Epoxies and acrylates and formaldehydes, oh my! While the word “glue” is not on published allergen lists, glues and pastes are made up of several substances that are common allergens. We mentioned just a few up front: epoxy resins, acrylates, and formaldehyde (and formaldehyde releasers). These and other allergens are present in multiple types of glues, from school pastes to extreme-hold glues; nail, wig, and lash adhesives; bandages and tapes; glues used in shoes, bags, and jewelry; wood glues; glues used in mobile phone casings; and even glues in inks and paints (the adhesives make the color stick to the application surface)…most substances intended to make something stick to another thing. If you have patch tested positive for substances in glues and adhesives, take care to avoid them, particularly when wet, as reactions can be severe and affect more than skin.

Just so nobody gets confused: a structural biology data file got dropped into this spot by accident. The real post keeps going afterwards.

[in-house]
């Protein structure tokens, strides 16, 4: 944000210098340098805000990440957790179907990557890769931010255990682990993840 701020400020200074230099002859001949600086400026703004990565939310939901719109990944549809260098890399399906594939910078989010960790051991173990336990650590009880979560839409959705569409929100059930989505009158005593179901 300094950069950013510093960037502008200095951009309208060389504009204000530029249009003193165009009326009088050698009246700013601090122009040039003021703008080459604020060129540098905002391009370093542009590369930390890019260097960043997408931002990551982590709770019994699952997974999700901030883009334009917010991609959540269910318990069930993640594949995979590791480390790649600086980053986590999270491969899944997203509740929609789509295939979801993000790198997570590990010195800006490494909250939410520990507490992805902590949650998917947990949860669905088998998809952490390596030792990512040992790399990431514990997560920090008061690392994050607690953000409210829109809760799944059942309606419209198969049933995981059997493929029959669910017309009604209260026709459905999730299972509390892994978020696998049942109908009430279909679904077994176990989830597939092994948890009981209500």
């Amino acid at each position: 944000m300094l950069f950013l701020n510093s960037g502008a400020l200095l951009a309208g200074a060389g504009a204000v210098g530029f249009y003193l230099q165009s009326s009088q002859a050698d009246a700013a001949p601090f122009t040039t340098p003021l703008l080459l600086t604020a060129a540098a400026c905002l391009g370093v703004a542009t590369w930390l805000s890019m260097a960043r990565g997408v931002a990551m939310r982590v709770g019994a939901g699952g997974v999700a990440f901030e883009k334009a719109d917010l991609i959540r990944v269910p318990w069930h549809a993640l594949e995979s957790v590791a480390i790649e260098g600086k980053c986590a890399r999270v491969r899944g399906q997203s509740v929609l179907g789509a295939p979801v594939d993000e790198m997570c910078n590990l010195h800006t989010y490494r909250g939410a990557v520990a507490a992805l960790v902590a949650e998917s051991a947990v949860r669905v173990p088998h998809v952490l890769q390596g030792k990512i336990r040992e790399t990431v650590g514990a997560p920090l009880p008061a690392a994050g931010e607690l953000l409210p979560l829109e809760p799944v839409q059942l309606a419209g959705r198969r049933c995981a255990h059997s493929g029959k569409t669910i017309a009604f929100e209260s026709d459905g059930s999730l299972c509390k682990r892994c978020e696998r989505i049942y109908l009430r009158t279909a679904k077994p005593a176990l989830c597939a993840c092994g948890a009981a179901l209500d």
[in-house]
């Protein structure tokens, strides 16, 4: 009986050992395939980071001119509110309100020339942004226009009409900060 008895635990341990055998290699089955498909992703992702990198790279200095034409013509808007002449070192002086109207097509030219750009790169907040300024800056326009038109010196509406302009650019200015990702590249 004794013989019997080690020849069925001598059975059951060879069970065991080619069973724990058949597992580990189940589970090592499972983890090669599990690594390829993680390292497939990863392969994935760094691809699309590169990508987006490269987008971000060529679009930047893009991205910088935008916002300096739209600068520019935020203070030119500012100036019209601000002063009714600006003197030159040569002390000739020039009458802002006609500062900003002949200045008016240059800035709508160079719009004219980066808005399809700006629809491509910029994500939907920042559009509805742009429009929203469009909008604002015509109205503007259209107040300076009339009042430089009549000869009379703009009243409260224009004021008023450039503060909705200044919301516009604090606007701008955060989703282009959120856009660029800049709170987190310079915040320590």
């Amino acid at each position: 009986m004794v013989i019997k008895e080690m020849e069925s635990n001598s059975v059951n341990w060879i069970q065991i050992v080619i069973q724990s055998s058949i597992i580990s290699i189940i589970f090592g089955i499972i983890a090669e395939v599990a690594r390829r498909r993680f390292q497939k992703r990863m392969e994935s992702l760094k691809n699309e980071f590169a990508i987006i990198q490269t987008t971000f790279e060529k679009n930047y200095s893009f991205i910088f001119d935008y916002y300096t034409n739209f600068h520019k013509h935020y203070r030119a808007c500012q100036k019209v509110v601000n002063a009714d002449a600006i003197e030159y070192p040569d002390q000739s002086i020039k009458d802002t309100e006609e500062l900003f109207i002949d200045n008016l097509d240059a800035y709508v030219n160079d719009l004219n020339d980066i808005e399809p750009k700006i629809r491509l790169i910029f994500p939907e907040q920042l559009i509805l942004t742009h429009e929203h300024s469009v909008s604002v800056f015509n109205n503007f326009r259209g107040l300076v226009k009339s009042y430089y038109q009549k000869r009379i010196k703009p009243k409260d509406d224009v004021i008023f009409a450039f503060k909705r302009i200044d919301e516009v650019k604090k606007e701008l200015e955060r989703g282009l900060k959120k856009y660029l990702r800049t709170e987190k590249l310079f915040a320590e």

If you have a history of sensitive skin, don’t guess: random trial and error can cause more damage. Ask your dermatologist about a patch test.
On the prevalence of skin allergies, see Skin Allergies Are More Common Than Ever and One In Four Is Allergic to Common Skin Care And Cosmetic Ingredients.
To learn more about the VH-Rating System and hypoallergenicity, click here.
Regularly published reports on the most common allergens by the North American Contact Dermatitis Group and European Surveillance System on Contact Allergies (based on over 28,000 patch test results, combined), plus other studies. Remember, we are all individuals — just because an ingredient is not on the most common allergen lists does not mean you cannot be sensitive to it, or that it will not become an allergen. These references, being based on so many patch test results, are a good basis but it is always best to get a patch test yourself.
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